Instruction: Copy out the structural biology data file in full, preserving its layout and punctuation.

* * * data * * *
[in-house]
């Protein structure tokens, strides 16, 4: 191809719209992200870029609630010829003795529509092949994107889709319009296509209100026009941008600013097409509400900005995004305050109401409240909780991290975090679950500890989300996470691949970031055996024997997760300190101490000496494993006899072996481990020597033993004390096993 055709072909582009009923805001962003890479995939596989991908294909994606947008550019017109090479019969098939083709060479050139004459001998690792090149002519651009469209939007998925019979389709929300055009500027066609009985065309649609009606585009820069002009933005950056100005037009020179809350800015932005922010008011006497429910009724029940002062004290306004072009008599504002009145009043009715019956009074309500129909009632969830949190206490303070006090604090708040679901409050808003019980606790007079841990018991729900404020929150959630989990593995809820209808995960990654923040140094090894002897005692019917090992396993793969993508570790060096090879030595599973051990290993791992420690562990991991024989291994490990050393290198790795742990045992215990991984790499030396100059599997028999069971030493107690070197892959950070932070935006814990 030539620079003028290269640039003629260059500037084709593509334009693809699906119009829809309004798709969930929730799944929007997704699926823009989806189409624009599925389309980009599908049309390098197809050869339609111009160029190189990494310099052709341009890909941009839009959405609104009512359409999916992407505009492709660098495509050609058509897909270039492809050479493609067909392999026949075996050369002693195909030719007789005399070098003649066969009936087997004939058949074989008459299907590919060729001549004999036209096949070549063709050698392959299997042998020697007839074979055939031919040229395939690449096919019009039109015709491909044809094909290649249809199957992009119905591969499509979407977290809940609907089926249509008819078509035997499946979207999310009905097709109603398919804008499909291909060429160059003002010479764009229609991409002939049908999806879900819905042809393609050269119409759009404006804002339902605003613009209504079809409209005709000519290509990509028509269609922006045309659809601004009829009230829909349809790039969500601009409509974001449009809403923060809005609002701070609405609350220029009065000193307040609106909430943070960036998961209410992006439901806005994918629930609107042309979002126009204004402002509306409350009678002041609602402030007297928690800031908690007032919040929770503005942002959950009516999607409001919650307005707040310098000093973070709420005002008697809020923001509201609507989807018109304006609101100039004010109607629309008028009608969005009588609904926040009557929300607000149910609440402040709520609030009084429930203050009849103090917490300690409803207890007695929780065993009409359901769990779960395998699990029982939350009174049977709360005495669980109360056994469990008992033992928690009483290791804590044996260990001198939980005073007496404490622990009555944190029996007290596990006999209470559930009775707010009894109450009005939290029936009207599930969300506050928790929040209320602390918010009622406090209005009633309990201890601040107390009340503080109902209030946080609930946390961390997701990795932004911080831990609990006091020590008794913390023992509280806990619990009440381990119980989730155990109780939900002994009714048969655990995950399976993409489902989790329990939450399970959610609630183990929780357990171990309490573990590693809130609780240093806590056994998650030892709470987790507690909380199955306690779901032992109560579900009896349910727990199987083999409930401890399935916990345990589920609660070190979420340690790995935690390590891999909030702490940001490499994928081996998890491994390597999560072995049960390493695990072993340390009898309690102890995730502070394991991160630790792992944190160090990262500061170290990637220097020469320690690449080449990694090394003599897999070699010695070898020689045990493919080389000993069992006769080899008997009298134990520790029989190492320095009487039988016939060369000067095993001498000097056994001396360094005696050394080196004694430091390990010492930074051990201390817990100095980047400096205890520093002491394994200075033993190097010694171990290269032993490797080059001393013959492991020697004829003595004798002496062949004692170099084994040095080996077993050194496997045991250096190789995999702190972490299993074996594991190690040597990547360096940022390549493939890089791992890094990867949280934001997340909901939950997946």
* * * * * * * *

[in-house]
């Protein structure tokens, strides 16, 4: 191809719209992200870029609630010829003795529509092949994107889709319009296509209100026009941008600013097409509400900005995004305050109401409240909780991290975090679950500890989300996470691949970031055996024997997760300190101490000496494993006899072996481990020597033993004390096993 055709072909582009009923805001962003890479995939596989991908294909994606947008550019017109090479019969098939083709060479050139004459001998690792090149002519651009469209939007998925019979389709929300055009500027066609009985065309649609009606585009820069002009933005950056100005037009020179809350800015932005922010008011006497429910009724029940002062004290306004072009008599504002009145009043009715019956009074309500129909009632969830949190206490303070006090604090708040679901409050808003019980606790007079841990018991729900404020929150959630989990593995809820209808995960990654923040140094090894002897005692019917090992396993793969993508570790060096090879030595599973051990290993791992420690562990991991024989291994490990050393290198790795742990045992215990991984790499030396100059599997028999069971030493107690070197892959950070932070935006814990 030539620079003028290269640039003629260059500037084709593509334009693809699906119009829809309004798709969930929730799944929007997704699926823009989806189409624009599925389309980009599908049309390098197809050869339609111009160029190189990494310099052709341009890909941009839009959405609104009512359409999916992407505009492709660098495509050609058509897909270039492809050479493609067909392999026949075996050369002693195909030719007789005399070098003649066969009936087997004939058949074989008459299907590919060729001549004999036209096949070549063709050698392959299997042998020697007839074979055939031919040229395939690449096919019009039109015709491909044809094909290649249809199957992009119905591969499509979407977290809940609907089926249509008819078509035997499946979207999310009905097709109603398919804008499909291909060429160059003002010479764009229609991409002939049908999806879900819905042809393609050269119409759009404006804002339902605003613009209504079809409209005709000519290509990509028509269609922006045309659809601004009829009230829909349809790039969500601009409509974001449009809403923060809005609002701070609405609350220029009065000193307040609106909430943070960036998961209410992006439901806005994918629930609107042309979002126009204004402002509306409350009678002041609602402030007297928690800031908690007032919040929770503005942002959950009516999607409001919650307005707040310098000093973070709420005002008697809020923001509201609507989807018109304006609101100039004010109607629309008028009608969005009588609904926040009557929300607000149910609440402040709520609030009084429930203050009849103090917490300690409803207890007695929780065993009409359901769990779960395998699990029982939350009174049977709360005495669980109360056994469990008992033992928690009483290791804590044996260990001198939980005073007496404490622990009555944190029996007290596990006999209470559930009775707010009894109450009005939290029936009207599930969300506050928790929040209320602390918010009622406090209005009633309990201890601040107390009340503080109902209030946080609930946390961390997701990795932004911080831990609990006091020590008794913390023992509280806990619990009440381990119980989730155990109780939900002994009714048969655990995950399976993409489902989790329990939450399970959610609630183990929780357990171990309490573990590693809130609780240093806590056994998650030892709470987790507690909380199955306690779901032992109560579900009896349910727990199987083999409930401890399935916990345990589920609660070190979420340690790995935690390590891999909030702490940001490499994928081996998890491994390597999560072995049960390493695990072993340390009898309690102890995730502070394991991160630790792992944190160090990262500061170290990637220097020469320690690449080449990694090394003599897999070699010695070898020689045990493919080389000993069992006769080899008997009298134990520790029989190492320095009487039988016939060369000067095993001498000097056994001396360094005696050394080196004694430091390990010492930074051990201390817990100095980047400096205890520093002491394994200075033993190097010694171990290269032993490797080059001393013959492991020697004829003595004798002496062949004692170099084994040095080996077993050194496997045991250096190789995999702190972490299993074996594991190690040597990547360096940022390549493939890089791992890094990867949280934001997340909901939950997946």